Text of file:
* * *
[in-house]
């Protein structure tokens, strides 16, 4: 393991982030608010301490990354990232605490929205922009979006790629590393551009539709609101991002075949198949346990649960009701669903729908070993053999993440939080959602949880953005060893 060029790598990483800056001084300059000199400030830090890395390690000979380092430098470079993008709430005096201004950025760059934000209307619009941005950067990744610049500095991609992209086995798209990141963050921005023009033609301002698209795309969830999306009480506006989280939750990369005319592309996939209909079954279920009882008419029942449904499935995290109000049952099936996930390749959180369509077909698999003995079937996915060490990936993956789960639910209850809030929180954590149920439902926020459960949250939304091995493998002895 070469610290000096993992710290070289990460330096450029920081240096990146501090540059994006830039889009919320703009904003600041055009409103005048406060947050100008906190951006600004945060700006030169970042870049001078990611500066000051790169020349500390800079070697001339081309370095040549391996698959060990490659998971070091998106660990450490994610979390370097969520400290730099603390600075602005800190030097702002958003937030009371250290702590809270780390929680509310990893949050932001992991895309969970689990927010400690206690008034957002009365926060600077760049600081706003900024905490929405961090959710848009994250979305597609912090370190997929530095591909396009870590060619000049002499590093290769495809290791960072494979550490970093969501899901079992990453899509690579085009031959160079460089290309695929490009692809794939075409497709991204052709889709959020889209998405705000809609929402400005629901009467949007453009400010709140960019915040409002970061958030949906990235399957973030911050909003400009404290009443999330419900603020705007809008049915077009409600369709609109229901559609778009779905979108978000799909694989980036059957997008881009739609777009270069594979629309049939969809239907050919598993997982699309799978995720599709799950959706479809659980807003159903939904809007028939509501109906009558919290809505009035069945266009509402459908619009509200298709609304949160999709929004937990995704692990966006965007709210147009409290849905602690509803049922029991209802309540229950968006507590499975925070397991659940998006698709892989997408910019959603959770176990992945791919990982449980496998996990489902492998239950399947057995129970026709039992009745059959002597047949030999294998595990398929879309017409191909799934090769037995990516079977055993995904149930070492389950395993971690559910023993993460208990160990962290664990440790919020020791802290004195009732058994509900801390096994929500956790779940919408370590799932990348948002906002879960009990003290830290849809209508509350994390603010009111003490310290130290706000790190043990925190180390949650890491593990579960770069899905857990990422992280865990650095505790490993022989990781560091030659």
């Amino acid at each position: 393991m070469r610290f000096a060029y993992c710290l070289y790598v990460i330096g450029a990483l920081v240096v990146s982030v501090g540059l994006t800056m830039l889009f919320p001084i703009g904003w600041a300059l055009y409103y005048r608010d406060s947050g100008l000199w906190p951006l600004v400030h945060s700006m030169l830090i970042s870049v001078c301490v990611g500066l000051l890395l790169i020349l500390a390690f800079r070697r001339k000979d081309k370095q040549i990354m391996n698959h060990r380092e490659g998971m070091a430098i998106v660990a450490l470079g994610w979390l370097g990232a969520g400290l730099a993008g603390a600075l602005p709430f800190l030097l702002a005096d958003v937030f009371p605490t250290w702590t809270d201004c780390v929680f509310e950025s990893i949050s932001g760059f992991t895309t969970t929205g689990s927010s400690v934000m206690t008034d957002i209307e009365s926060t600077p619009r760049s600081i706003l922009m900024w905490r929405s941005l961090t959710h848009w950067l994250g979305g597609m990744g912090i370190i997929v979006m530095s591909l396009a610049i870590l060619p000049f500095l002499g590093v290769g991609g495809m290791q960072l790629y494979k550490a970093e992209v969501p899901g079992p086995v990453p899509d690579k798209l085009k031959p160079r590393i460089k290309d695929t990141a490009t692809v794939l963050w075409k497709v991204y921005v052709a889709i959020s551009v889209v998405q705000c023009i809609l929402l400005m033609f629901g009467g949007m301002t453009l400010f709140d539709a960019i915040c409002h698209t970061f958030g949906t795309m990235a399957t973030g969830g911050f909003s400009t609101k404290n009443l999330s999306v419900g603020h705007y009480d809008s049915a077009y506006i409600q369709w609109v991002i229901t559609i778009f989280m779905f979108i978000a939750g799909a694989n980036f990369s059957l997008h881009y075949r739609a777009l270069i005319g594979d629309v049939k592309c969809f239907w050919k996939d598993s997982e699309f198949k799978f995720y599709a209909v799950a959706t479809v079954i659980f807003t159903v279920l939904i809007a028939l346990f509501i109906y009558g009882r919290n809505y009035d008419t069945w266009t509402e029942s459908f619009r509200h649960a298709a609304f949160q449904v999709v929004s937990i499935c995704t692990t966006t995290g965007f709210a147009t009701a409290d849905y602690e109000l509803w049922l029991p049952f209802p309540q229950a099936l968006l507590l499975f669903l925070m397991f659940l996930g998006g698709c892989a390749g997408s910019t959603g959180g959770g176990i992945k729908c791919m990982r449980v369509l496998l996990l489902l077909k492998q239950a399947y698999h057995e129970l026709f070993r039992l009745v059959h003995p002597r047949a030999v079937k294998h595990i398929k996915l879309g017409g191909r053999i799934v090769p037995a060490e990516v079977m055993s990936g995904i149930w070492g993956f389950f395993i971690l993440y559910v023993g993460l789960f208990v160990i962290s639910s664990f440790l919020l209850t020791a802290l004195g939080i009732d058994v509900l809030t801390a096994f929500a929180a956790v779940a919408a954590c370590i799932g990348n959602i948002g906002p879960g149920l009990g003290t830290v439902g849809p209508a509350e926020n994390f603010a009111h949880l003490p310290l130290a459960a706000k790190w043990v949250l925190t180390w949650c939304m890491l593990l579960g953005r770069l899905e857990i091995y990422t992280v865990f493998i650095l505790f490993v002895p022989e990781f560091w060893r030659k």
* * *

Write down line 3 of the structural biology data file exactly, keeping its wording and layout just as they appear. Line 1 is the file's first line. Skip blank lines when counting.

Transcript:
């Amino acid at each position: 393991m070469r610290f000096a060029y993992c710290l070289y790598v990460i330096g450029a990483l920081v240096v990146s982030v501090g540059l994006t800056m830039l889009f919320p001084i703009g904003w600041a300059l055009y409103y005048r608010d406060s947050g100008l000199w906190p951006l600004v400030h945060s700006m030169l830090i970042s870049v001078c301490v990611g500066l000051l890395l790169i020349l500390a390690f800079r070697r001339k000979d081309k370095q040549i990354m391996n698959h060990r380092e490659g998971m070091a430098i998106v660990a450490l470079g994610w979390l370097g990232a969520g400290l730099a993008g603390a600075l602005p709430f800190l030097l702002a005096d958003v937030f009371p605490t250290w702590t809270d201004c780390v929680f509310e950025s990893i949050s932001g760059f992991t895309t969970t929205g689990s927010s400690v934000m206690t008034d957002i209307e009365s926060t600077p619009r760049s600081i706003l922009m900024w905490r929405s941005l961090t959710h848009w950067l994250g979305g597609m990744g912090i370190i997929v979006m530095s591909l396009a610049i870590l060619p000049f500095l002499g590093v290769g991609g495809m290791q960072l790629y494979k550490a970093e992209v969501p899901g079992p086995v990453p899509d690579k798209l085009k031959p160079r590393i460089k290309d695929t990141a490009t692809v794939l963050w075409k497709v991204y921005v052709a889709i959020s551009v889209v998405q705000c023009i809609l929402l400005m033609f629901g009467g949007m301002t453009l400010f709140d539709a960019i915040c409002h698209t970061f958030g949906t795309m990235a399957t973030g969830g911050f909003s400009t609101k404290n009443l999330s999306v419900g603020h705007y009480d809008s049915a077009y506006i409600q369709w609109v991002i229901t559609i778009f989280m779905f979108i978000a939750g799909a694989n980036f990369s059957l997008h881009y075949r739609a777009l270069i005319g594979d629309v049939k592309c969809f239907w050919k996939d598993s997982e699309f198949k799978f995720y599709a209909v799950a959706t479809v079954i659980f807003t159903v279920l939904i809007a028939l346990f509501i109906y009558g009882r919290n809505y009035d008419t069945w266009t509402e029942s459908f619009r509200h649960a298709a609304f949160q449904v999709v929004s937990i499935c995704t692990t966006t995290g965007f709210a147009t009701a409290d849905y602690e109000l509803w049922l029991p049952f209802p309540q229950a099936l968006l507590l499975f669903l925070m397991f659940l996930g998006g698709c892989a390749g997408s910019t959603g959180g959770g176990i992945k729908c791919m990982r449980v369509l496998l996990l489902l077909k492998q239950a399947y698999h057995e129970l026709f070993r039992l009745v059959h003995p002597r047949a030999v079937k294998h595990i398929k996915l879309g017409g191909r053999i799934v090769p037995a060490e990516v079977m055993s990936g995904i149930w070492g993956f389950f395993i971690l993440y559910v023993g993460l789960f208990v160990i962290s639910s664990f440790l919020l209850t020791a802290l004195g939080i009732d058994v509900l809030t801390a096994f929500a929180a956790v779940a919408a954590c370590i799932g990348n959602i948002g906002p879960g149920l009990g003290t830290v439902g849809p209508a509350e926020n994390f603010a009111h949880l003490p310290l130290a459960a706000k790190w043990v949250l925190t180390w949650c939304m890491l593990l579960g953005r770069l899905e857990i091995y990422t992280v865990f493998i650095l505790f490993v002895p022989e990781f560091w060893r030659k």